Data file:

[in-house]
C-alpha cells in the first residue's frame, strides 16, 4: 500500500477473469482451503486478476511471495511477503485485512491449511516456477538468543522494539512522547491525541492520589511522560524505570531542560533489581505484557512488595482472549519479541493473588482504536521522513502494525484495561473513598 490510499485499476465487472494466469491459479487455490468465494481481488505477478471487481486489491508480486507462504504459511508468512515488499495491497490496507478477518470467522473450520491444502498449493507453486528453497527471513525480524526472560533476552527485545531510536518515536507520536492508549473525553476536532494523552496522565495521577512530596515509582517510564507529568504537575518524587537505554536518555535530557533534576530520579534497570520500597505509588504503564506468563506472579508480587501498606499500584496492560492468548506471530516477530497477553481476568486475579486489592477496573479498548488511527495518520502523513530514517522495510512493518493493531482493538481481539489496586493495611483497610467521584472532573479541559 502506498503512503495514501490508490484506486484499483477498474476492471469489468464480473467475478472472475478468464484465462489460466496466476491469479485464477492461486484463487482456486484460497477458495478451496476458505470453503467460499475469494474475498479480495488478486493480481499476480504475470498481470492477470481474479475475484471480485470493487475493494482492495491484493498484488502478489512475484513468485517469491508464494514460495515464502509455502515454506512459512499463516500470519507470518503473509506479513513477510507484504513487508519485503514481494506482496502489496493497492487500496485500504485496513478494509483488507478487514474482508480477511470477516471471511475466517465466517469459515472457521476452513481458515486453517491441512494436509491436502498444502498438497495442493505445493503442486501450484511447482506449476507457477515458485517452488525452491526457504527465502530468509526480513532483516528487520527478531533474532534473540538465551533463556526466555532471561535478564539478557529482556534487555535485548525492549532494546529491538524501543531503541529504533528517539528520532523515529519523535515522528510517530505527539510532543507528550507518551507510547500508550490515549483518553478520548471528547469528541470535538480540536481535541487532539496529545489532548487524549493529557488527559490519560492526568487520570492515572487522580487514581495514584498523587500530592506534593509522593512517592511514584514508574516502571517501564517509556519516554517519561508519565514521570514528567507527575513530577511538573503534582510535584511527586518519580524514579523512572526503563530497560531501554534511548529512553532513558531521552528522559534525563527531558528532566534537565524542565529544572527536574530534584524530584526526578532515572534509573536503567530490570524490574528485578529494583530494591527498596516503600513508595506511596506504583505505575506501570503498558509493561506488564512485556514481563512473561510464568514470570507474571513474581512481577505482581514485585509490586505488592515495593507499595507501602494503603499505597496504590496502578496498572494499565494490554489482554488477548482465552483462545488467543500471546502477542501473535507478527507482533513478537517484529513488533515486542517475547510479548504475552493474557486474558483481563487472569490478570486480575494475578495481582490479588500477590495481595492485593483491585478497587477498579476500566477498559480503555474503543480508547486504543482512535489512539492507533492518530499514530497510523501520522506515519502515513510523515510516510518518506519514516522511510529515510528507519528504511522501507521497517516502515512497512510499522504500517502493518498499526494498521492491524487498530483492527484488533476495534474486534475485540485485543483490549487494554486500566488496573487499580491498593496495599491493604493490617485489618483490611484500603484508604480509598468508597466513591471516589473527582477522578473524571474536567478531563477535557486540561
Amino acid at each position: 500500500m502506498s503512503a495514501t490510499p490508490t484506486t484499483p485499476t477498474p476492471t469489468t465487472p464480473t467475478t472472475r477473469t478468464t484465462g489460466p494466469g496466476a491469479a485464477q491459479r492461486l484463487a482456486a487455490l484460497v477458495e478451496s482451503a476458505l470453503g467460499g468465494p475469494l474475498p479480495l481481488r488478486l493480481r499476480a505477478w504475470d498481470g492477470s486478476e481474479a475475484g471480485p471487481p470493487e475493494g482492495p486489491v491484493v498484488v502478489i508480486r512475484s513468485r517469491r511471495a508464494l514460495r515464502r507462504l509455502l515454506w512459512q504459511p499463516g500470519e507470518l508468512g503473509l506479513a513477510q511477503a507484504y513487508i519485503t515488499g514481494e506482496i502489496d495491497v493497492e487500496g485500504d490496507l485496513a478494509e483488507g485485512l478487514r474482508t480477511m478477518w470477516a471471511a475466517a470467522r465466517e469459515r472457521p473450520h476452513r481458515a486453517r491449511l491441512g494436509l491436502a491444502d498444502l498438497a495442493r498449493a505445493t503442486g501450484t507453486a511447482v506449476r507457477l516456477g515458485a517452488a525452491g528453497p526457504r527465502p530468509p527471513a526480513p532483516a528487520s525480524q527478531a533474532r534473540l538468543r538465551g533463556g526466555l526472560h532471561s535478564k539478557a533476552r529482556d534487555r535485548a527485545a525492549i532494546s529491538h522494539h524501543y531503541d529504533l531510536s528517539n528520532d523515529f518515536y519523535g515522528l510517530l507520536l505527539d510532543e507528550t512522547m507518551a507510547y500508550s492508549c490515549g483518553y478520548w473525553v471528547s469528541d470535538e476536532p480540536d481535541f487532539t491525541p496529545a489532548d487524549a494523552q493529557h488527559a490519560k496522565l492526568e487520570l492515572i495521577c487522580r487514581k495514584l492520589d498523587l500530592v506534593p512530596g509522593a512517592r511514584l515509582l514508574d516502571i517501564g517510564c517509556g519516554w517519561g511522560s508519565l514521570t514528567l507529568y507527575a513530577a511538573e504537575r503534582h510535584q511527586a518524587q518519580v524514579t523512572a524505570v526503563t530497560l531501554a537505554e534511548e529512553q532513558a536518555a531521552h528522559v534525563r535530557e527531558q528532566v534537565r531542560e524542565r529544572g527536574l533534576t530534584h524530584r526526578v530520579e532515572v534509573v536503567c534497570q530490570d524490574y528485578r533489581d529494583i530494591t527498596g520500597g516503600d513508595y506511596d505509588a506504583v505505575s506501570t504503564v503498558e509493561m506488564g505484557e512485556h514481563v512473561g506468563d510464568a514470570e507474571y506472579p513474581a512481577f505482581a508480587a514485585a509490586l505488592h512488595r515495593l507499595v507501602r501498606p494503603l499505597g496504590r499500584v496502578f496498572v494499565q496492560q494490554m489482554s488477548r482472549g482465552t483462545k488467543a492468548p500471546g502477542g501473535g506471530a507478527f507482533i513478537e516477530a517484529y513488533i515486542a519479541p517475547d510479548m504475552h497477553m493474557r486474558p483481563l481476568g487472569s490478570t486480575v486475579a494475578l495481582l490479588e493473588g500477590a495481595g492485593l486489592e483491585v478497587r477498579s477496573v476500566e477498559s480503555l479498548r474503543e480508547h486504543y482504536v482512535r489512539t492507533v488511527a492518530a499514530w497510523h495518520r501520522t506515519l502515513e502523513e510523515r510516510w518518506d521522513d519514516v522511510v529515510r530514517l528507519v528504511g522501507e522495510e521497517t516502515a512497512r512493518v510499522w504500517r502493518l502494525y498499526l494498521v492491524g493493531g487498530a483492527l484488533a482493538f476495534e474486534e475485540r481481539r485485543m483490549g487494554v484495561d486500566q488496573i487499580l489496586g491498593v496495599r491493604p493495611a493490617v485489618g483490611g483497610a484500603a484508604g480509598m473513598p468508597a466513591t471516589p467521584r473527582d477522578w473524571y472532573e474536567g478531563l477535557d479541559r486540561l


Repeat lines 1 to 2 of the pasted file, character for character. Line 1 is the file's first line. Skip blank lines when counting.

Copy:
[in-house]
C-alpha cells in the first residue's frame, strides 16, 4: 500500500477473469482451503486478476511471495511477503485485512491449511516456477538468543522494539512522547491525541492520589511522560524505570531542560533489581505484557512488595482472549519479541493473588482504536521522513502494525484495561473513598 490510499485499476465487472494466469491459479487455490468465494481481488505477478471487481486489491508480486507462504504459511508468512515488499495491497490496507478477518470467522473450520491444502498449493507453486528453497527471513525480524526472560533476552527485545531510536518515536507520536492508549473525553476536532494523552496522565495521577512530596515509582517510564507529568504537575518524587537505554536518555535530557533534576530520579534497570520500597505509588504503564506468563506472579508480587501498606499500584496492560492468548506471530516477530497477553481476568486475579486489592477496573479498548488511527495518520502523513530514517522495510512493518493493531482493538481481539489496586493495611483497610467521584472532573479541559 502506498503512503495514501490508490484506486484499483477498474476492471469489468464480473467475478472472475478468464484465462489460466496466476491469479485464477492461486484463487482456486484460497477458495478451496476458505470453503467460499475469494474475498479480495488478486493480481499476480504475470498481470492477470481474479475475484471480485470493487475493494482492495491484493498484488502478489512475484513468485517469491508464494514460495515464502509455502515454506512459512499463516500470519507470518503473509506479513513477510507484504513487508519485503514481494506482496502489496493497492487500496485500504485496513478494509483488507478487514474482508480477511470477516471471511475466517465466517469459515472457521476452513481458515486453517491441512494436509491436502498444502498438497495442493505445493503442486501450484511447482506449476507457477515458485517452488525452491526457504527465502530468509526480513532483516528487520527478531533474532534473540538465551533463556526466555532471561535478564539478557529482556534487555535485548525492549532494546529491538524501543531503541529504533528517539528520532523515529519523535515522528510517530505527539510532543507528550507518551507510547500508550490515549483518553478520548471528547469528541470535538480540536481535541487532539496529545489532548487524549493529557488527559490519560492526568487520570492515572487522580487514581495514584498523587500530592506534593509522593512517592511514584514508574516502571517501564517509556519516554517519561508519565514521570514528567507527575513530577511538573503534582510535584511527586518519580524514579523512572526503563530497560531501554534511548529512553532513558531521552528522559534525563527531558528532566534537565524542565529544572527536574530534584524530584526526578532515572534509573536503567530490570524490574528485578529494583530494591527498596516503600513508595506511596506504583505505575506501570503498558509493561506488564512485556514481563512473561510464568514470570507474571513474581512481577505482581514485585509490586505488592515495593507499595507501602494503603499505597496504590496502578496498572494499565494490554489482554488477548482465552483462545488467543500471546502477542501473535507478527507482533513478537517484529513488533515486542517475547510479548504475552493474557486474558483481563487472569490478570486480575494475578495481582490479588500477590495481595492485593483491585478497587477498579476500566477498559480503555474503543480508547486504543482512535489512539492507533492518530499514530497510523501520522506515519502515513510523515510516510518518506519514516522511510529515510528507519528504511522501507521497517516502515512497512510499522504500517502493518498499526494498521492491524487498530483492527484488533476495534474486534475485540485485543483490549487494554486500566488496573487499580491498593496495599491493604493490617485489618483490611484500603484508604480509598468508597466513591471516589473527582477522578473524571474536567478531563477535557486540561